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Study findings indicate a major breakthrough in blood transfusions

Photo: DUP Photos, CC, flickr.com

A new study by researchers at the University of Ottawa is changing the way doctors look at blood transfusions.

The study compared the recovery rates of two groups of patients, one group given fresh blood and the other given older blood, and found no link between recovery and the age of the blood being transfused.

“Our trial directly tested that hypothesis and found that fresh blood actually wasn’t better for you,” said study leader Dr. Dean Fergusson, director of the Ottawa Hospital Research Institute’s clinical epidemiology program and a medical professor at the U of O.

The scientists’ study compared mortality rates of patients who received older and newer transfusions after 90 days in intensive care. In the 2,430 person study, 423 people who received the fresher blood passed away after 90 days, while 398 people who received older blood died.

The findings are groundbreaking, considering 1 million units of blood are transfused every year in Canada, and 198 million units are transfused worldwide.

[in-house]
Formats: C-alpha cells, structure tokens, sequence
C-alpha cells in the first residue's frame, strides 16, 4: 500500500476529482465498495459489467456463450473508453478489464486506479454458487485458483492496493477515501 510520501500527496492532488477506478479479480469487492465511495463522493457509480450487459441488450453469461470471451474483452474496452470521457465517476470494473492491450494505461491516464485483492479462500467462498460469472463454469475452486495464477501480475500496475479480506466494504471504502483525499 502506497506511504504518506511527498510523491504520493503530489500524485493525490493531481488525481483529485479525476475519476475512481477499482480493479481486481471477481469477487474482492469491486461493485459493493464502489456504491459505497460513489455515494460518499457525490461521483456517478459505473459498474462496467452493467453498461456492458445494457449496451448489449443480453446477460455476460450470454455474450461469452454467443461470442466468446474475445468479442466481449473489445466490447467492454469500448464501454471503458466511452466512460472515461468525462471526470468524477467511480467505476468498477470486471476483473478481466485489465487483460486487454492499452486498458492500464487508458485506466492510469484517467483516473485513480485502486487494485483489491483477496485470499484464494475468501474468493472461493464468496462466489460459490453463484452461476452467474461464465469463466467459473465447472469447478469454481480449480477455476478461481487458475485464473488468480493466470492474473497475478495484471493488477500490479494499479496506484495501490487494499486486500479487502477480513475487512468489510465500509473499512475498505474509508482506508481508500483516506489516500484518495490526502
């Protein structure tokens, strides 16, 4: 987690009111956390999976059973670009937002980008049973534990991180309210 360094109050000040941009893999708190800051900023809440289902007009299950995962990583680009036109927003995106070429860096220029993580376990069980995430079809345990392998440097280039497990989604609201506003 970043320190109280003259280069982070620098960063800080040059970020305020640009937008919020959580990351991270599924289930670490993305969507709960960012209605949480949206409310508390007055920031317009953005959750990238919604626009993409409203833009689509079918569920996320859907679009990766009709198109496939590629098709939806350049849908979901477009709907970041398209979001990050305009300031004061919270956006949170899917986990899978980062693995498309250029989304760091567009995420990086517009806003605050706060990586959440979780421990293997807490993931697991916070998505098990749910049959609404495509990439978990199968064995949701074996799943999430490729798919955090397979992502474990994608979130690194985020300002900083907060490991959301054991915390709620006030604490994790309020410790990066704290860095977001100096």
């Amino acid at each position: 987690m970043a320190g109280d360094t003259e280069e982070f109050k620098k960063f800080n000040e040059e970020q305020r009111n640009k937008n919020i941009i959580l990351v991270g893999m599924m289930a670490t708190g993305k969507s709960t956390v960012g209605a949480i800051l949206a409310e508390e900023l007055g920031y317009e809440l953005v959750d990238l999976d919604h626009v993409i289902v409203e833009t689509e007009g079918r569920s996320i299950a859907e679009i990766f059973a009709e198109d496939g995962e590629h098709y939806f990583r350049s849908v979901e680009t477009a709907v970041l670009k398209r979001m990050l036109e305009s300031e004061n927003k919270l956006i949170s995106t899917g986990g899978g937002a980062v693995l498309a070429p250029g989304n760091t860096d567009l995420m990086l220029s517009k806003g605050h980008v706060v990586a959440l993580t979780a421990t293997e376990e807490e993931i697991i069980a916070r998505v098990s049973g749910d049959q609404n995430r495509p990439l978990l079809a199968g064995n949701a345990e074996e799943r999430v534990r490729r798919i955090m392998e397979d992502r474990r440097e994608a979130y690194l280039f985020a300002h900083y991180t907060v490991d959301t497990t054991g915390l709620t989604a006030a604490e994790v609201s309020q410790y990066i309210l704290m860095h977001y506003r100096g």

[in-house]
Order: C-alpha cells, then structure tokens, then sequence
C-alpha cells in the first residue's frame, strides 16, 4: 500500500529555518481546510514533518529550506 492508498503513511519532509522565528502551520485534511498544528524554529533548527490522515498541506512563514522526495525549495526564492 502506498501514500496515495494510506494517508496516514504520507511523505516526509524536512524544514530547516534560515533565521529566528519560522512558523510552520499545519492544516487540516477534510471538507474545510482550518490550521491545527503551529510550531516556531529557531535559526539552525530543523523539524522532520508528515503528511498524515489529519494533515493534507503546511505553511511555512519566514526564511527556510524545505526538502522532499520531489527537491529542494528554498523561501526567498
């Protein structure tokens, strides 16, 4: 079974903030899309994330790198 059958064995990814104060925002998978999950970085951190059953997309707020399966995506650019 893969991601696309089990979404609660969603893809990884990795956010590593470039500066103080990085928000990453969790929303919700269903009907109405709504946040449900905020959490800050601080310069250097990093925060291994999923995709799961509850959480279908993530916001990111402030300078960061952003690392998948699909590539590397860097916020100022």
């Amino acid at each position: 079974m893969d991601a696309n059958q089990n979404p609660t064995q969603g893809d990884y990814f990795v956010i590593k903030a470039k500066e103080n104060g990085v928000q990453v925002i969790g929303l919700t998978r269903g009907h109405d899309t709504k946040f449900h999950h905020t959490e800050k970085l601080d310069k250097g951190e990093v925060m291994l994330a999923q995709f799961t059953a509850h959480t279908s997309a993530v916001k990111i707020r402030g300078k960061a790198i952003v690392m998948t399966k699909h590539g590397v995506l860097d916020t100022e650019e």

Without an expiration date, donated blood won’t have to go to waste.

Blood transfusions typically are used to treat people suffering from heart disease, cancer, or leukemia, or people who are injured in car crashes or other accidents. According to Dr. Fergusson, the average patient who needs a transfusion requires two to three units of blood, with each unit totalling 450 mL of blood.

Many doctors believe fresher blood is more effective than older blood, meaning they would ask for fresher blood believing it would be beneficial to patients. However due to high demand, and limited supply, Canadian blood agencies have to use the oldest blood first to avoid wastage.

Canadian Blood Services currently stores donated blood for up to 42 days before disposing of it. The findings means blood agencies don’t need to worry about supplying fresher blood to patients.

“There was growing pressure on the blood banks and on the blood system,” said Dr. Fergusson, adding that health practitioners in Canada would’ve had to make changes to their system and focus on sending fresher blood to hospitals sooner, if the study had shown more positive results from fresh blood.

Dr. Fergusson’s next project will be to study the effects of different ages of blood transfusions on paediatric patients.